Enrichment to odors improves olfactory discrimination in adult rats

Behav Neurosci. 2006 Feb;120(1):173-9. doi: 10.1037/0735-7044.120.1.173.


The authors tested how prior odor enrichment affects the spontaneous discrimination of both preexposed and novel odors. Experimental rats were exposed to single odors or to pairs of similar or dissimilar odors for 1-hr periods twice daily over 20 days. Spontaneous discriminations between pairs of similar odors were tested before and after the odor exposure period using an olfactory habituation task. The authors found that (a) experimental rats did not spontaneously discriminate similar odor pairs before the exposure period, whereas they spontaneously discriminated them after the enrichment period, and (b) the improvement of performance was not selective for the odors used during enrichment. These results show that odor experience changes perception in the manner predicted based on other groups' electrophysiological experiments.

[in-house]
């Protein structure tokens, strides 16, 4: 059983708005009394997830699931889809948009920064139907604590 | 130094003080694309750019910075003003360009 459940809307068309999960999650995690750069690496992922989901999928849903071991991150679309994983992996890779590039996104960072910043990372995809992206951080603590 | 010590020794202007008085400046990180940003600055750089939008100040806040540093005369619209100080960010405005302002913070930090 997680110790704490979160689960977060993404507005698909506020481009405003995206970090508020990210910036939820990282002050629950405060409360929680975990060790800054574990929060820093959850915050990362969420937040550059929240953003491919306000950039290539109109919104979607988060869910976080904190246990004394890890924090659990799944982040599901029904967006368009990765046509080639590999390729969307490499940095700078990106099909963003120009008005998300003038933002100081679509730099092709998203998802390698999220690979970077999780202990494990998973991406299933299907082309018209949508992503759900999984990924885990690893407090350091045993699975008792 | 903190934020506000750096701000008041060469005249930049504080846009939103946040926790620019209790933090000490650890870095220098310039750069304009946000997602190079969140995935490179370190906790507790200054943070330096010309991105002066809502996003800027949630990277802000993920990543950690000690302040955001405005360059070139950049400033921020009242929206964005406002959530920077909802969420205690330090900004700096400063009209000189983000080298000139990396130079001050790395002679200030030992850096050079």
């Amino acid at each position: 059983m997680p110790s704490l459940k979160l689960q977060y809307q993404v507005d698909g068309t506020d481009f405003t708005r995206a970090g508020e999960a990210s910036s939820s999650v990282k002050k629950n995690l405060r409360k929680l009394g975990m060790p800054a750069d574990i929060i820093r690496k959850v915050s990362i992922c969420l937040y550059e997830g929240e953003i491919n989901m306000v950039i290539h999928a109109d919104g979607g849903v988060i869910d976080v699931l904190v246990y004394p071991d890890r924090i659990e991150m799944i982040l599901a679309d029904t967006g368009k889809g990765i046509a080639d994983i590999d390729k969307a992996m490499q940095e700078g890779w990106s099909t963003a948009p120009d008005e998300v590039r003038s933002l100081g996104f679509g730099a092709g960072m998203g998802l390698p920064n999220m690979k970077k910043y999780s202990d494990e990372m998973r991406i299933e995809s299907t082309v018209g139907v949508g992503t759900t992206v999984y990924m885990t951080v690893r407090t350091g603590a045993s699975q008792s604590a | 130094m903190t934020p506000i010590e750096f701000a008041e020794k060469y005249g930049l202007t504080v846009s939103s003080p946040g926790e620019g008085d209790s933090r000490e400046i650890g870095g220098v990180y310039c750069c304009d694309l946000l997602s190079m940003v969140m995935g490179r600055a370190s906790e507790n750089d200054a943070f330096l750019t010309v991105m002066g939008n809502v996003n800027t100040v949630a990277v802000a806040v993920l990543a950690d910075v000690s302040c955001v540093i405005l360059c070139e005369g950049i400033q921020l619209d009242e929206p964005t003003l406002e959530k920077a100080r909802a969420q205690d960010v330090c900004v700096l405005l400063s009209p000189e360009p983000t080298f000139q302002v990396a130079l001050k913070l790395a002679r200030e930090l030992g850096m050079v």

Publication types

  • Evaluation Study
  • Research Support, Non-U.S. Gov't

MeSH terms

  • Animals
  • Discrimination, Psychological / physiology*
  • Habituation, Psychophysiologic
  • Male
  • Odorants*
  • Random Allocation
  • Rats
  • Rats, Sprague-Dawley
  • Smell / physiology*